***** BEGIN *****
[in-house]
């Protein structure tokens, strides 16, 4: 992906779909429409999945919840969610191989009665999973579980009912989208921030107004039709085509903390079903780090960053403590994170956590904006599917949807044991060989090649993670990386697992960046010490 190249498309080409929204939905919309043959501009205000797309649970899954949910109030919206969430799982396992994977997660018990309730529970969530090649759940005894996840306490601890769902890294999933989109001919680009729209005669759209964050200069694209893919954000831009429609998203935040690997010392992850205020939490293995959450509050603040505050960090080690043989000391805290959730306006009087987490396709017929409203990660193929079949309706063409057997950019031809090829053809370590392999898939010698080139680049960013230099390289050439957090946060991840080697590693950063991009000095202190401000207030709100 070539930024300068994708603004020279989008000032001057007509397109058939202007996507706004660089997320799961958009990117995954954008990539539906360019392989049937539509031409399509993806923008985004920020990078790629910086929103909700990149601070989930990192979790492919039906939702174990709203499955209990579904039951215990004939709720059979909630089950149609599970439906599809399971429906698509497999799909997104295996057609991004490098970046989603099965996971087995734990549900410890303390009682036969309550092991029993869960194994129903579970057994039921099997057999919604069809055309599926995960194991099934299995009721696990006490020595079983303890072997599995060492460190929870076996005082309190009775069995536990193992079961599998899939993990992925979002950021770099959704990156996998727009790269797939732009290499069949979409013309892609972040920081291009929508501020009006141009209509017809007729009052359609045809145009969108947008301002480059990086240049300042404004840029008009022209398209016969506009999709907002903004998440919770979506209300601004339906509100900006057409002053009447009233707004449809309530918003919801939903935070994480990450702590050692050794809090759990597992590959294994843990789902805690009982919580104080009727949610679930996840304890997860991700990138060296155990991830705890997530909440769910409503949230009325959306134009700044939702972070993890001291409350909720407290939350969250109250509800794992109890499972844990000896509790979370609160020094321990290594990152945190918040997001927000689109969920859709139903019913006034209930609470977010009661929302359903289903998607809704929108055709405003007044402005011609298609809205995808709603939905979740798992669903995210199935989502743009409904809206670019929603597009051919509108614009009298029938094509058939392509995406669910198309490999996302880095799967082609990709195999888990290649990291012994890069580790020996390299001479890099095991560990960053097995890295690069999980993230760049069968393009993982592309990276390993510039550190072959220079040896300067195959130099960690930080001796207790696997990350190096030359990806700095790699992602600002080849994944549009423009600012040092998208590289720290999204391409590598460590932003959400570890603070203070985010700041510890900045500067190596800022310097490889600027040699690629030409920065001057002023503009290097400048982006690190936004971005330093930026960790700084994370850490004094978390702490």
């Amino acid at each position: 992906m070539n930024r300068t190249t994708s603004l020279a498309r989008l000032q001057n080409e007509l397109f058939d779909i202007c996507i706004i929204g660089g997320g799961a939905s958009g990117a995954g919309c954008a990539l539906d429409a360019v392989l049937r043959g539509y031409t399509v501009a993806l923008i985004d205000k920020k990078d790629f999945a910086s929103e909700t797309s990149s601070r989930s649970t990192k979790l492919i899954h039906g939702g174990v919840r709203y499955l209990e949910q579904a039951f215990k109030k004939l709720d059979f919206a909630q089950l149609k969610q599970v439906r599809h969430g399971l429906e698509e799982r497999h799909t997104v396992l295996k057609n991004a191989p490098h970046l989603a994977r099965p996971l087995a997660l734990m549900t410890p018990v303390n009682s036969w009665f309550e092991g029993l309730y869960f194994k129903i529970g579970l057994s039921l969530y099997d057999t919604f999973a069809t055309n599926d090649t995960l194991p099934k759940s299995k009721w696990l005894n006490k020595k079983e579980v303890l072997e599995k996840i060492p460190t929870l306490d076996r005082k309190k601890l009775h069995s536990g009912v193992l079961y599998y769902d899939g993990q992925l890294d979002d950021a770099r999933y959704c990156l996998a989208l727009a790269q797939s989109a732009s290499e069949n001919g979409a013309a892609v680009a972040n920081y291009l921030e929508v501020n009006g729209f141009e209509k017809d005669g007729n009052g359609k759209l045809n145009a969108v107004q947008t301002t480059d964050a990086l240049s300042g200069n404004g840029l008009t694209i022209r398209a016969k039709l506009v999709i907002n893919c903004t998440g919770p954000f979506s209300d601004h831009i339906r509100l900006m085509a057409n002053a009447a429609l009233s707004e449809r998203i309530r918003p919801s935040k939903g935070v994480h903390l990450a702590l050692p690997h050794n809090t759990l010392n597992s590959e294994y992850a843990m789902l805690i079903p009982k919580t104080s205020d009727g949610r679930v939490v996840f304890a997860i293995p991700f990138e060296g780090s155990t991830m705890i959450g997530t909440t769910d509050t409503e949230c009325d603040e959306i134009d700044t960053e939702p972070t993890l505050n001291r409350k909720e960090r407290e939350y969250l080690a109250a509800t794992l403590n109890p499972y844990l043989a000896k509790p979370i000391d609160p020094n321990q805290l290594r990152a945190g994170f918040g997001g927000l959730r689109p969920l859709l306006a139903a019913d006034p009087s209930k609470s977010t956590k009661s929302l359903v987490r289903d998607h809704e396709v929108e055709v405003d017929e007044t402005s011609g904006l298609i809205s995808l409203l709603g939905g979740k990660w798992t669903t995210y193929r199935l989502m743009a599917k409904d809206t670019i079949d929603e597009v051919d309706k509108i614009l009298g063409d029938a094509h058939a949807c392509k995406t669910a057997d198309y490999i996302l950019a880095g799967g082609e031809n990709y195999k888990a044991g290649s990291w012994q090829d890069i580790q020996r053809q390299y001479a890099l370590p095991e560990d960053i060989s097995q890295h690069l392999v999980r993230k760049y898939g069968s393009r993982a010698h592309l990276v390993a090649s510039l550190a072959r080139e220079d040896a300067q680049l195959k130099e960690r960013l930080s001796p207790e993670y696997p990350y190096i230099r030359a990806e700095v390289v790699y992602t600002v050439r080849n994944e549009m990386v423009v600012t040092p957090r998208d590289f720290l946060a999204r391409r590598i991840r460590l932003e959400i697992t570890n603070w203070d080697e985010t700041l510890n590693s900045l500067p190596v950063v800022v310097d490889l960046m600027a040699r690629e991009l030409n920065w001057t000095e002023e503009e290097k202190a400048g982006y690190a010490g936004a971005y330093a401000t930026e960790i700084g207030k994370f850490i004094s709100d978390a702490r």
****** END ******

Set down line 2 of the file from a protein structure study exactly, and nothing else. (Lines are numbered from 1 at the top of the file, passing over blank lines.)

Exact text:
């Protein structure tokens, strides 16, 4: 992906779909429409999945919840969610191989009665999973579980009912989208921030107004039709085509903390079903780090960053403590994170956590904006599917949807044991060989090649993670990386697992960046010490 190249498309080409929204939905919309043959501009205000797309649970899954949910109030919206969430799982396992994977997660018990309730529970969530090649759940005894996840306490601890769902890294999933989109001919680009729209005669759209964050200069694209893919954000831009429609998203935040690997010392992850205020939490293995959450509050603040505050960090080690043989000391805290959730306006009087987490396709017929409203990660193929079949309706063409057997950019031809090829053809370590392999898939010698080139680049960013230099390289050439957090946060991840080697590693950063991009000095202190401000207030709100 070539930024300068994708603004020279989008000032001057007509397109058939202007996507706004660089997320799961958009990117995954954008990539539906360019392989049937539509031409399509993806923008985004920020990078790629910086929103909700990149601070989930990192979790492919039906939702174990709203499955209990579904039951215990004939709720059979909630089950149609599970439906599809399971429906698509497999799909997104295996057609991004490098970046989603099965996971087995734990549900410890303390009682036969309550092991029993869960194994129903579970057994039921099997057999919604069809055309599926995960194991099934299995009721696990006490020595079983303890072997599995060492460190929870076996005082309190009775069995536990193992079961599998899939993990992925979002950021770099959704990156996998727009790269797939732009290499069949979409013309892609972040920081291009929508501020009006141009209509017809007729009052359609045809145009969108947008301002480059990086240049300042404004840029008009022209398209016969506009999709907002903004998440919770979506209300601004339906509100900006057409002053009447009233707004449809309530918003919801939903935070994480990450702590050692050794809090759990597992590959294994843990789902805690009982919580104080009727949610679930996840304890997860991700990138060296155990991830705890997530909440769910409503949230009325959306134009700044939702972070993890001291409350909720407290939350969250109250509800794992109890499972844990000896509790979370609160020094321990290594990152945190918040997001927000689109969920859709139903019913006034209930609470977010009661929302359903289903998607809704929108055709405003007044402005011609298609809205995808709603939905979740798992669903995210199935989502743009409904809206670019929603597009051919509108614009009298029938094509058939392509995406669910198309490999996302880095799967082609990709195999888990290649990291012994890069580790020996390299001479890099095991560990960053097995890295690069999980993230760049069968393009993982592309990276390993510039550190072959220079040896300067195959130099960690930080001796207790696997990350190096030359990806700095790699992602600002080849994944549009423009600012040092998208590289720290999204391409590598460590932003959400570890603070203070985010700041510890900045500067190596800022310097490889600027040699690629030409920065001057002023503009290097400048982006690190936004971005330093930026960790700084994370850490004094978390702490």